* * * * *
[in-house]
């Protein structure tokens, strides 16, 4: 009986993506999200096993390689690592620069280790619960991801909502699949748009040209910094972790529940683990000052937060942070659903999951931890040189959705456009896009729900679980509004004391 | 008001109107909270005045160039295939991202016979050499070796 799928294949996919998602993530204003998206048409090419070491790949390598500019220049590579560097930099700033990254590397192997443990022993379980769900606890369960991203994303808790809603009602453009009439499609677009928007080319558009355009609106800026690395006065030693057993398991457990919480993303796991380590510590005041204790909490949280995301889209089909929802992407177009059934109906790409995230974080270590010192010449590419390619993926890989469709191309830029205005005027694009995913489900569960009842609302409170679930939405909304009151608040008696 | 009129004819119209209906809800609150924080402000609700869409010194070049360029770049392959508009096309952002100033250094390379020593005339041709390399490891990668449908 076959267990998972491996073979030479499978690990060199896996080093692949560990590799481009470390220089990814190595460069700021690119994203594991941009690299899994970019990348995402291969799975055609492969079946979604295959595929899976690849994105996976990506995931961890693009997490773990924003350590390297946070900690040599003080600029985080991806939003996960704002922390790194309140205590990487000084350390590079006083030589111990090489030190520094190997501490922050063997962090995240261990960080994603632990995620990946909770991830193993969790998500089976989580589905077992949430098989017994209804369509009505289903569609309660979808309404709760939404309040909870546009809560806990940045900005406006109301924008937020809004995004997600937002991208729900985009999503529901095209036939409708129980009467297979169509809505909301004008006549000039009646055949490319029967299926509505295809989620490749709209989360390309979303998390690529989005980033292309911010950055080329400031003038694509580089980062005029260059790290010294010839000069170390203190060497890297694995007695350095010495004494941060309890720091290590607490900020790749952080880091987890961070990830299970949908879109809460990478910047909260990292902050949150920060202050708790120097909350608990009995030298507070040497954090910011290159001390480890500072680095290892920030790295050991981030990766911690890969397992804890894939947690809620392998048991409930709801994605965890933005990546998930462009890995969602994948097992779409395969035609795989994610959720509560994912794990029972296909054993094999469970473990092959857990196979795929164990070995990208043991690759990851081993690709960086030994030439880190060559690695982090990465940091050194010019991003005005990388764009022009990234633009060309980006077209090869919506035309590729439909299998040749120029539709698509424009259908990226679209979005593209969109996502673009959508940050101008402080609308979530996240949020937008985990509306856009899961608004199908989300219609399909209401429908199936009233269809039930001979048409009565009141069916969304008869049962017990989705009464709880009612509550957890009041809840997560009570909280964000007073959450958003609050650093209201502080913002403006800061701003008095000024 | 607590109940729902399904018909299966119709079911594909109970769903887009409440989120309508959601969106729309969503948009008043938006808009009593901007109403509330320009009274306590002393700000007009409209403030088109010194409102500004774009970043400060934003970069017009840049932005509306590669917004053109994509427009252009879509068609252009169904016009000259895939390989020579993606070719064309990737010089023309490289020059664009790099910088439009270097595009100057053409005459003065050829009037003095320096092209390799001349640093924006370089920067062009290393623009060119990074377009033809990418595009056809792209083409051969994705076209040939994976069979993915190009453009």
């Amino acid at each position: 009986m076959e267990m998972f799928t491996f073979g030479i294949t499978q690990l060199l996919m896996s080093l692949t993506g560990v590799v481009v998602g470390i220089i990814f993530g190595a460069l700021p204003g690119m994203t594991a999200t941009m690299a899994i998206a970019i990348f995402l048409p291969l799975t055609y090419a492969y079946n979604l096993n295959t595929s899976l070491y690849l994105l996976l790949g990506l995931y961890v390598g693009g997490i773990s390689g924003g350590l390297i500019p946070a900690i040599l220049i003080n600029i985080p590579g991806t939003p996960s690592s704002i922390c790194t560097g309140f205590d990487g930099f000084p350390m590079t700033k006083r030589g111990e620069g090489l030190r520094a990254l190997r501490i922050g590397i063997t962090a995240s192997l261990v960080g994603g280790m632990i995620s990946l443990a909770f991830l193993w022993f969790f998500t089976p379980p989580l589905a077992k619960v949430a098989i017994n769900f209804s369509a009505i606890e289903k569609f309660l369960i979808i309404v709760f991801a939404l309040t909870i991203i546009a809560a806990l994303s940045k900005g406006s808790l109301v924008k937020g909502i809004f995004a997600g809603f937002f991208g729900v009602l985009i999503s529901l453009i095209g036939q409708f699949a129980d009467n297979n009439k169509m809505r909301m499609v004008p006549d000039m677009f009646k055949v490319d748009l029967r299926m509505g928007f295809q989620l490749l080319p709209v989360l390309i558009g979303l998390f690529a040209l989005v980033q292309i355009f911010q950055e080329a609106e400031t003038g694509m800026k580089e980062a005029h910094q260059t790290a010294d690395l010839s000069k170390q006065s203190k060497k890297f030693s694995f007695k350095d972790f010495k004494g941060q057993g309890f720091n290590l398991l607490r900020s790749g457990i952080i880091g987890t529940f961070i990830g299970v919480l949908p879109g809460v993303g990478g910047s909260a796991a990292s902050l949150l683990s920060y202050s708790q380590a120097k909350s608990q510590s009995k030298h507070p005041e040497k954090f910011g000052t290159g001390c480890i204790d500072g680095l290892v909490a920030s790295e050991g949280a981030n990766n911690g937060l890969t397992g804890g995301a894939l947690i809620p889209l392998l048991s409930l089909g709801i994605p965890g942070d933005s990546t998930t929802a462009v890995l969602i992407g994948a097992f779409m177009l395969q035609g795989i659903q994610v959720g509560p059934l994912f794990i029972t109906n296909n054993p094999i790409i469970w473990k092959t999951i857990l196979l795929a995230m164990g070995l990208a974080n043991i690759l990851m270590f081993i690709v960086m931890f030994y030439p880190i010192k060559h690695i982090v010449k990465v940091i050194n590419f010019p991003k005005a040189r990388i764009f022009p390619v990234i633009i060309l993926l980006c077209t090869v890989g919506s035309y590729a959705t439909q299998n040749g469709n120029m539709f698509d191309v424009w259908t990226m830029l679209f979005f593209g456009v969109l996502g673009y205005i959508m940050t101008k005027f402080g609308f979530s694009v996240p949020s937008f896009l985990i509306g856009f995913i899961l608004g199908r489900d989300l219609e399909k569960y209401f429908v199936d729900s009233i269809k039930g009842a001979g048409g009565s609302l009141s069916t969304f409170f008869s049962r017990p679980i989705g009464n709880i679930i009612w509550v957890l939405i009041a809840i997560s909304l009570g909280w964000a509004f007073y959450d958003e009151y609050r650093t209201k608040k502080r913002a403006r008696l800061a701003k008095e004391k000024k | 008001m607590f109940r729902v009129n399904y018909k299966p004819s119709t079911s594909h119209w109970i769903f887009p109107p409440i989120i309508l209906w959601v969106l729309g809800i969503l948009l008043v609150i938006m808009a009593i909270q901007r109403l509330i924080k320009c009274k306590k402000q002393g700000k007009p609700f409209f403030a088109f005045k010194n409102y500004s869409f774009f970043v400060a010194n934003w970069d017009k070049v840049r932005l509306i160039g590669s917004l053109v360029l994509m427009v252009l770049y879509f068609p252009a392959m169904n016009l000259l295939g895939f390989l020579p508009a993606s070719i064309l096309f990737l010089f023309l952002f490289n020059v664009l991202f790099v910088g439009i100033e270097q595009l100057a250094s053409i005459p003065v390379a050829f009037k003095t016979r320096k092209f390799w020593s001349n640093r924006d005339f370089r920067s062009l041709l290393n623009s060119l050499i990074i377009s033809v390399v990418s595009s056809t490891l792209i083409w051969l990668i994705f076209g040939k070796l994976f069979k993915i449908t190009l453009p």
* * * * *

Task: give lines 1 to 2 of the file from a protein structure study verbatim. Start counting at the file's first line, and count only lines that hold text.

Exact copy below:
[in-house]
């Protein structure tokens, strides 16, 4: 009986993506999200096993390689690592620069280790619960991801909502699949748009040209910094972790529940683990000052937060942070659903999951931890040189959705456009896009729900679980509004004391 | 008001109107909270005045160039295939991202016979050499070796 799928294949996919998602993530204003998206048409090419070491790949390598500019220049590579560097930099700033990254590397192997443990022993379980769900606890369960991203994303808790809603009602453009009439499609677009928007080319558009355009609106800026690395006065030693057993398991457990919480993303796991380590510590005041204790909490949280995301889209089909929802992407177009059934109906790409995230974080270590010192010449590419390619993926890989469709191309830029205005005027694009995913489900569960009842609302409170679930939405909304009151608040008696 | 009129004819119209209906809800609150924080402000609700869409010194070049360029770049392959508009096309952002100033250094390379020593005339041709390399490891990668449908 076959267990998972491996073979030479499978690990060199896996080093692949560990590799481009470390220089990814190595460069700021690119994203594991941009690299899994970019990348995402291969799975055609492969079946979604295959595929899976690849994105996976990506995931961890693009997490773990924003350590390297946070900690040599003080600029985080991806939003996960704002922390790194309140205590990487000084350390590079006083030589111990090489030190520094190997501490922050063997962090995240261990960080994603632990995620990946909770991830193993969790998500089976989580589905077992949430098989017994209804369509009505289903569609309660979808309404709760939404309040909870546009809560806990940045900005406006109301924008937020809004995004997600937002991208729900985009999503529901095209036939409708129980009467297979169509809505909301004008006549000039009646055949490319029967299926509505295809989620490749709209989360390309979303998390690529989005980033292309911010950055080329400031003038694509580089980062005029260059790290010294010839000069170390203190060497890297694995007695350095010495004494941060309890720091290590607490900020790749952080880091987890961070990830299970949908879109809460990478910047909260990292902050949150920060202050708790120097909350608990009995030298507070040497954090910011290159001390480890500072680095290892920030790295050991981030990766911690890969397992804890894939947690809620392998048991409930709801994605965890933005990546998930462009890995969602994948097992779409395969035609795989994610959720509560994912794990029972296909054993094999469970473990092959857990196979795929164990070995990208043991690759990851081993690709960086030994030439880190060559690695982090990465940091050194010019991003005005990388764009022009990234633009060309980006077209090869919506035309590729439909299998040749120029539709698509424009259908990226679209979005593209969109996502673009959508940050101008402080609308979530996240949020937008985990509306856009899961608004199908989300219609399909209401429908199936009233269809039930001979048409009565009141069916969304008869049962017990989705009464709880009612509550957890009041809840997560009570909280964000007073959450958003609050650093209201502080913002403006800061701003008095000024 | 607590109940729902399904018909299966119709079911594909109970769903887009409440989120309508959601969106729309969503948009008043938006808009009593901007109403509330320009009274306590002393700000007009409209403030088109010194409102500004774009970043400060934003970069017009840049932005509306590669917004053109994509427009252009879509068609252009169904016009000259895939390989020579993606070719064309990737010089023309490289020059664009790099910088439009270097595009100057053409005459003065050829009037003095320096092209390799001349640093924006370089920067062009290393623009060119990074377009033809990418595009056809792209083409051969994705076209040939994976069979993915190009453009």